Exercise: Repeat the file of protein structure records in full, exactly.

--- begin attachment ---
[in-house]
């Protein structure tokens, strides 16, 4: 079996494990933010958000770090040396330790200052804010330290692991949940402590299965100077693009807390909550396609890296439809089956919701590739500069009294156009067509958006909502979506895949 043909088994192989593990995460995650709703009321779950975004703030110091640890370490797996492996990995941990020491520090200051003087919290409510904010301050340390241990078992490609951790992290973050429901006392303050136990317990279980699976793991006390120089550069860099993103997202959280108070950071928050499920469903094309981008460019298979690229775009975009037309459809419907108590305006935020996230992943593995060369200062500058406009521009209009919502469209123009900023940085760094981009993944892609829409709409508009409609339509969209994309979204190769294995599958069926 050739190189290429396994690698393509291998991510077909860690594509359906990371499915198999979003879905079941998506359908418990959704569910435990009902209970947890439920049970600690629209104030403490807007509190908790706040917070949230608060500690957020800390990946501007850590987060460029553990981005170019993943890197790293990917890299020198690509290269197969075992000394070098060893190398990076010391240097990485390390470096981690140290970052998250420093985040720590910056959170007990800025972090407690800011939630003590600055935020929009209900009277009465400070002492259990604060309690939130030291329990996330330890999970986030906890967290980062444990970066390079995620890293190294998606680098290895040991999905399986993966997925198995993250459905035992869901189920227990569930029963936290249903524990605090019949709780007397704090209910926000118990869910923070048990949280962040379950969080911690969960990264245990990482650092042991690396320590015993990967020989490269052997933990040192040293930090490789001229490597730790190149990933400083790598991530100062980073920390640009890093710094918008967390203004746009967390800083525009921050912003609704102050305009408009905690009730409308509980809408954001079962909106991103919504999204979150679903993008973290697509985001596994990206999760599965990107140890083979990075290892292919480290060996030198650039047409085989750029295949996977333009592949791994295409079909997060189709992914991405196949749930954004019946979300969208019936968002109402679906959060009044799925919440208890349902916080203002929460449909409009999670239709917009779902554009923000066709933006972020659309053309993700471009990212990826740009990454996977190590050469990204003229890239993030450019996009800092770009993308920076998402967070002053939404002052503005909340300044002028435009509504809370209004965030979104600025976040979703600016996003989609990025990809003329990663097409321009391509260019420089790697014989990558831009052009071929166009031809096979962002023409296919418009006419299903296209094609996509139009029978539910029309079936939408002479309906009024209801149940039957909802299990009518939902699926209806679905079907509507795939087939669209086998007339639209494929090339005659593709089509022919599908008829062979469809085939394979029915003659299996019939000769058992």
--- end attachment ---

[in-house]
């Protein structure tokens, strides 16, 4: 079996494990933010958000770090040396330790200052804010330290692991949940402590299965100077693009807390909550396609890296439809089956919701590739500069009294156009067509958006909502979506895949 043909088994192989593990995460995650709703009321779950975004703030110091640890370490797996492996990995941990020491520090200051003087919290409510904010301050340390241990078992490609951790992290973050429901006392303050136990317990279980699976793991006390120089550069860099993103997202959280108070950071928050499920469903094309981008460019298979690229775009975009037309459809419907108590305006935020996230992943593995060369200062500058406009521009209009919502469209123009900023940085760094981009993944892609829409709409508009409609339509969209994309979204190769294995599958069926 050739190189290429396994690698393509291998991510077909860690594509359906990371499915198999979003879905079941998506359908418990959704569910435990009902209970947890439920049970600690629209104030403490807007509190908790706040917070949230608060500690957020800390990946501007850590987060460029553990981005170019993943890197790293990917890299020198690509290269197969075992000394070098060893190398990076010391240097990485390390470096981690140290970052998250420093985040720590910056959170007990800025972090407690800011939630003590600055935020929009209900009277009465400070002492259990604060309690939130030291329990996330330890999970986030906890967290980062444990970066390079995620890293190294998606680098290895040991999905399986993966997925198995993250459905035992869901189920227990569930029963936290249903524990605090019949709780007397704090209910926000118990869910923070048990949280962040379950969080911690969960990264245990990482650092042991690396320590015993990967020989490269052997933990040192040293930090490789001229490597730790190149990933400083790598991530100062980073920390640009890093710094918008967390203004746009967390800083525009921050912003609704102050305009408009905690009730409308509980809408954001079962909106991103919504999204979150679903993008973290697509985001596994990206999760599965990107140890083979990075290892292919480290060996030198650039047409085989750029295949996977333009592949791994295409079909997060189709992914991405196949749930954004019946979300969208019936968002109402679906959060009044799925919440208890349902916080203002929460449909409009999670239709917009779902554009923000066709933006972020659309053309993700471009990212990826740009990454996977190590050469990204003229890239993030450019996009800092770009993308920076998402967070002053939404002052503005909340300044002028435009509504809370209004965030979104600025976040979703600016996003989609990025990809003329990663097409321009391509260019420089790697014989990558831009052009071929166009031809096979962002023409296919418009006419299903296209094609996509139009029978539910029309079936939408002479309906009024209801149940039957909802299990009518939902699926209806679905079907509507795939087939669209086998007339639209494929090339005659593709089509022919599908008829062979469809085939394979029915003659299996019939000769058992």